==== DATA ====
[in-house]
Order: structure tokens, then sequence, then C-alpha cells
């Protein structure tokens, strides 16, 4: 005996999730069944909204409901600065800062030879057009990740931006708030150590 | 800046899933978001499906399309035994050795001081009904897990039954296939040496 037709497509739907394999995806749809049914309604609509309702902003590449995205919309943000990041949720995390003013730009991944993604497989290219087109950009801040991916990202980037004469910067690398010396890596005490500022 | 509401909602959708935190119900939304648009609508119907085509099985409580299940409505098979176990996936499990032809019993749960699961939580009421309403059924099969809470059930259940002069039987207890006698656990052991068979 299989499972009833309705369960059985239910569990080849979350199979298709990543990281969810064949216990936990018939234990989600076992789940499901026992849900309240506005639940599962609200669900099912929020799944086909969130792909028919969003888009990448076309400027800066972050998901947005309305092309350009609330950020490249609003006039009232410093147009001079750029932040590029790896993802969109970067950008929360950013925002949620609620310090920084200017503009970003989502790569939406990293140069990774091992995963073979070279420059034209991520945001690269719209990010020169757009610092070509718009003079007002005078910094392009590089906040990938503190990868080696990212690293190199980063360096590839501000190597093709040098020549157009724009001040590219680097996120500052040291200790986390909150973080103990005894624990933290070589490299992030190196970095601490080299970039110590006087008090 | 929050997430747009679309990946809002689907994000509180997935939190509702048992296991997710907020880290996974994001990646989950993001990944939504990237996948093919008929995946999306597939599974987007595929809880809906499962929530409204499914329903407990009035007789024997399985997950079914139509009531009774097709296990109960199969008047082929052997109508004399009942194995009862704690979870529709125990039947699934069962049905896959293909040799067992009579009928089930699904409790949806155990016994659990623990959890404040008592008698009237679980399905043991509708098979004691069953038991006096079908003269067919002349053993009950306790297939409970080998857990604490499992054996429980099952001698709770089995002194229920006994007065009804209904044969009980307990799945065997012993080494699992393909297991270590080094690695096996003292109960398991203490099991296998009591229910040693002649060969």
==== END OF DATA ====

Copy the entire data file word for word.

[in-house]
Order: structure tokens, then sequence, then C-alpha cells
């Protein structure tokens, strides 16, 4: 005996999730069944909204409901600065800062030879057009990740931006708030150590 | 800046899933978001499906399309035994050795001081009904897990039954296939040496 037709497509739907394999995806749809049914309604609509309702902003590449995205919309943000990041949720995390003013730009991944993604497989290219087109950009801040991916990202980037004469910067690398010396890596005490500022 | 509401909602959708935190119900939304648009609508119907085509099985409580299940409505098979176990996936499990032809019993749960699961939580009421309403059924099969809470059930259940002069039987207890006698656990052991068979 299989499972009833309705369960059985239910569990080849979350199979298709990543990281969810064949216990936990018939234990989600076992789940499901026992849900309240506005639940599962609200669900099912929020799944086909969130792909028919969003888009990448076309400027800066972050998901947005309305092309350009609330950020490249609003006039009232410093147009001079750029932040590029790896993802969109970067950008929360950013925002949620609620310090920084200017503009970003989502790569939406990293140069990774091992995963073979070279420059034209991520945001690269719209990010020169757009610092070509718009003079007002005078910094392009590089906040990938503190990868080696990212690293190199980063360096590839501000190597093709040098020549157009724009001040590219680097996120500052040291200790986390909150973080103990005894624990933290070589490299992030190196970095601490080299970039110590006087008090 | 929050997430747009679309990946809002689907994000509180997935939190509702048992296991997710907020880290996974994001990646989950993001990944939504990237996948093919008929995946999306597939599974987007595929809880809906499962929530409204499914329903407990009035007789024997399985997950079914139509009531009774097709296990109960199969008047082929052997109508004399009942194995009862704690979870529709125990039947699934069962049905896959293909040799067992009579009928089930699904409790949806155990016994659990623990959890404040008592008698009237679980399905043991509708098979004691069953038991006096079908003269067919002349053993009950306790297939409970080998857990604490499992054996429980099952001698709770089995002194229920006994007065009804209904044969009980307990799945065997012993080494699992393909297991270590080094690695096996003292109960398991203490099991296998009591229910040693002649060969």